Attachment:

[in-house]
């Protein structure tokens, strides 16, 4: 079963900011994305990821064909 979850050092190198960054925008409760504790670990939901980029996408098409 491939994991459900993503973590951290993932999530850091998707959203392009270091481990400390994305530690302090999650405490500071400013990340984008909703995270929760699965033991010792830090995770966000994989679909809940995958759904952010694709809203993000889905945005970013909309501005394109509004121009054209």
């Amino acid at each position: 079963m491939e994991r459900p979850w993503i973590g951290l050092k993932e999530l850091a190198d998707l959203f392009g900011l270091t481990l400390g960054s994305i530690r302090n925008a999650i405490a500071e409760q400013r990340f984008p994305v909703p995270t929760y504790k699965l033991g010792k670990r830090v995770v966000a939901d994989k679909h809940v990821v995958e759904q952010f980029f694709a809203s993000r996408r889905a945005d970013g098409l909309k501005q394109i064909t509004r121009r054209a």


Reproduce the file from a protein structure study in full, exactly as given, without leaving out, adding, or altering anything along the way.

[in-house]
């Protein structure tokens, strides 16, 4: 079963900011994305990821064909 979850050092190198960054925008409760504790670990939901980029996408098409 491939994991459900993503973590951290993932999530850091998707959203392009270091481990400390994305530690302090999650405490500071400013990340984008909703995270929760699965033991010792830090995770966000994989679909809940995958759904952010694709809203993000889905945005970013909309501005394109509004121009054209």
């Amino acid at each position: 079963m491939e994991r459900p979850w993503i973590g951290l050092k993932e999530l850091a190198d998707l959203f392009g900011l270091t481990l400390g960054s994305i530690r302090n925008a999650i405490a500071e409760q400013r990340f984008p994305v909703p995270t929760y504790k699965l033991g010792k670990r830090v995770v966000a939901d994989k679909h809940v990821v995958e759904q952010f980029f694709a809203s993000r996408r889905a945005d970013g098409l909309k501005q394109i064909t509004r121009r054209a």